Reynolds Metal Co. said today it will spend $60 million on new facilities for its packaging division.

About $16 million will be sent on new plants in Virginia including $12 million at Reynold's facility in Richmond, $2 million at its printing plant in Bellwood and $1.8 million at the Grottoes.

Another $39 million will build a new aluminum rolling mill near Hot Springs, Ark., to provide raw materials for the company's Virginia plants.

The investment will allow Reynolds' packaging division to maintain a 6 to 8 per cent growth rate through the 1980s, said Paul Murph, vice president and general manager of the division. The packaging division make aluminum foils, plastic films, laminated packages, and other materials but not cans, which are manufactured by a separate division.

A major growth factor for Reynolds packaging, company executives said, will be a new product called the "flex-can." A pouch made of a laminated aluminum and plastic, the "flex-can can be used to prepare, store and cook foods like a conventional tin can.

This first products using the new package, which is technically describe as a "retortable pouch," are convenience foods now being test-marketed by a division of International Telephone and Telegraph.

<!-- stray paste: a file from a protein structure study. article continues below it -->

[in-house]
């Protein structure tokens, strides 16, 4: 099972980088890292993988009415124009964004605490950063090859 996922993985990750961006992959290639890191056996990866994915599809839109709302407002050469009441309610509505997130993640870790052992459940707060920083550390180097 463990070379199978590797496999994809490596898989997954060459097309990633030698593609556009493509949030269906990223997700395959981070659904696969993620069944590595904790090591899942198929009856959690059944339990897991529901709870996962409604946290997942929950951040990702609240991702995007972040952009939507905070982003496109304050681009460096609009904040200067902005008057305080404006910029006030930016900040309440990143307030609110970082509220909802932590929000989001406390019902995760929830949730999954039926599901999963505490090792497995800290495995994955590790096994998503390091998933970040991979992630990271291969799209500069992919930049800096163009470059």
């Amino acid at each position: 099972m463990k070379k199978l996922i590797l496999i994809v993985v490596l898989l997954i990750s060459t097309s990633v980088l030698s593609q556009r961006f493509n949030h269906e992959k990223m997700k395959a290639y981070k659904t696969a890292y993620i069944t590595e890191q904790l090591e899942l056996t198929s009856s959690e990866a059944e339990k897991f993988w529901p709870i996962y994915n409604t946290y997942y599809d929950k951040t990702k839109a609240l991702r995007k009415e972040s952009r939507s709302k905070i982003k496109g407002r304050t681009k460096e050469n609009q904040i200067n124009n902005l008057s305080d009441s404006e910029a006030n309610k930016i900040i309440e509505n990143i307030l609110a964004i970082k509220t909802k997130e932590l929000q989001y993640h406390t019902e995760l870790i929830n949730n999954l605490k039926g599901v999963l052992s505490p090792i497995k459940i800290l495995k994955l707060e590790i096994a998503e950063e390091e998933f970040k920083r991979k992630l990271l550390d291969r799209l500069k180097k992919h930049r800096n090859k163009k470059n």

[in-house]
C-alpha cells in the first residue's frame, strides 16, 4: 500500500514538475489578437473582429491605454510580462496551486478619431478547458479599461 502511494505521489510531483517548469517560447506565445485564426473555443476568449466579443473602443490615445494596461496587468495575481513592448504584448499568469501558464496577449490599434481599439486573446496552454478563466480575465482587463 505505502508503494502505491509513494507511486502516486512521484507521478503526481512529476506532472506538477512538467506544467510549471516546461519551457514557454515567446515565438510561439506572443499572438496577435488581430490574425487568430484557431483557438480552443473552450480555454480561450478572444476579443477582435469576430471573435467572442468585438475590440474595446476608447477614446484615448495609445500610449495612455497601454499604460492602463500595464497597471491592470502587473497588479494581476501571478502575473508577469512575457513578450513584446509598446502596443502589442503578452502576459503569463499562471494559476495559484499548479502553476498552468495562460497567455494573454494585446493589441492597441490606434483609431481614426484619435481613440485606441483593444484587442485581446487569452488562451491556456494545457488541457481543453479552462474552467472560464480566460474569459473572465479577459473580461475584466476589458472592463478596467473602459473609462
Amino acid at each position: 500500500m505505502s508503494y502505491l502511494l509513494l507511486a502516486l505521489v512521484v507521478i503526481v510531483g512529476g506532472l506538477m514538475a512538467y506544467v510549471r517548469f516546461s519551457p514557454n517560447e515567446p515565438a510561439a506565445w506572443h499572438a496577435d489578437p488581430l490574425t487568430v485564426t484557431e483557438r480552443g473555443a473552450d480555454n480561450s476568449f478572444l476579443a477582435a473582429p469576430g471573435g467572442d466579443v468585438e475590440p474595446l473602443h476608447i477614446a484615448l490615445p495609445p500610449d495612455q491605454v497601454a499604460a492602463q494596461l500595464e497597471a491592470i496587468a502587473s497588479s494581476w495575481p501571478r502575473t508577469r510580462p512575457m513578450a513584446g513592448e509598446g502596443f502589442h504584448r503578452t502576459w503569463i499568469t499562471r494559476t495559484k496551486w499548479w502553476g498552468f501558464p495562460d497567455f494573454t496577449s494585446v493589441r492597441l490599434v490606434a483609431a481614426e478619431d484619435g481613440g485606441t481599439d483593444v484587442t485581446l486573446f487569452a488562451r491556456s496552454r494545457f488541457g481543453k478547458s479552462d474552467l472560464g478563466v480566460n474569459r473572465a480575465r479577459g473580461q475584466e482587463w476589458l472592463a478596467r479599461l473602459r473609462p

David A. Heintz, marketing director, estimated that use of the flexible can grow to 221 million units per year within five years.

Reynolds said it will pay for the expansion of its packaging division with part of the $60 million recieved from a new stock offering earlier this year, and with some borrowed and internally generated funds.

Part of the money will finance extensive energy conservation efforts designed to reduce the amount of electricity and natural gas used by the company.By 1985 the company's Richmond plants will no longer use any natural gas, said W. J. Vogel, general manager of the packaging division. He said gas will be replaced by electricity, oil and, to a limited extent, coal

The new Arkansas rolling mill also is an energy saver. It will be built adjacent to a Reynolds reduction plant and will utilize molten metal, saving the cost of melting down ingots. The company said its total energy-saving efforts would allow it to produce 48 per cent more products with the same amount of energy.

The Arkansas plant, which will create about 130 new jobs, the same number as the expansion in Virginia, will supply about half the raw material needed by the Virginia plants. Eventually that plant will double its capacity to supply all the basic materials for the Virginia operations. Reynolds also is expanding its plants at Louisville, Ky., and St. Louis, Mo.

As they announced their expansion plans, Reynolds officials predicted the use of aluninum in packaging will increase by nearly 13 per cent in 1977.

Richard G. Holder, vice-president of Reynolds Aluminum sales, said the packaging business would grow from 2.6 billion pounds to 2.9 billion pounds this year.

All-aluminum cans will capture 67 per cent of the beer market thus year, up from 60 per cent in 1976, and should increase their share of the soft drink can market from 22 to 28 per cent, Holder said.

"The use of aluminum in packaging may approach 4 billion pounds in 1982," Holder said, with tin cans and foil for the food-processing industry leading the growth.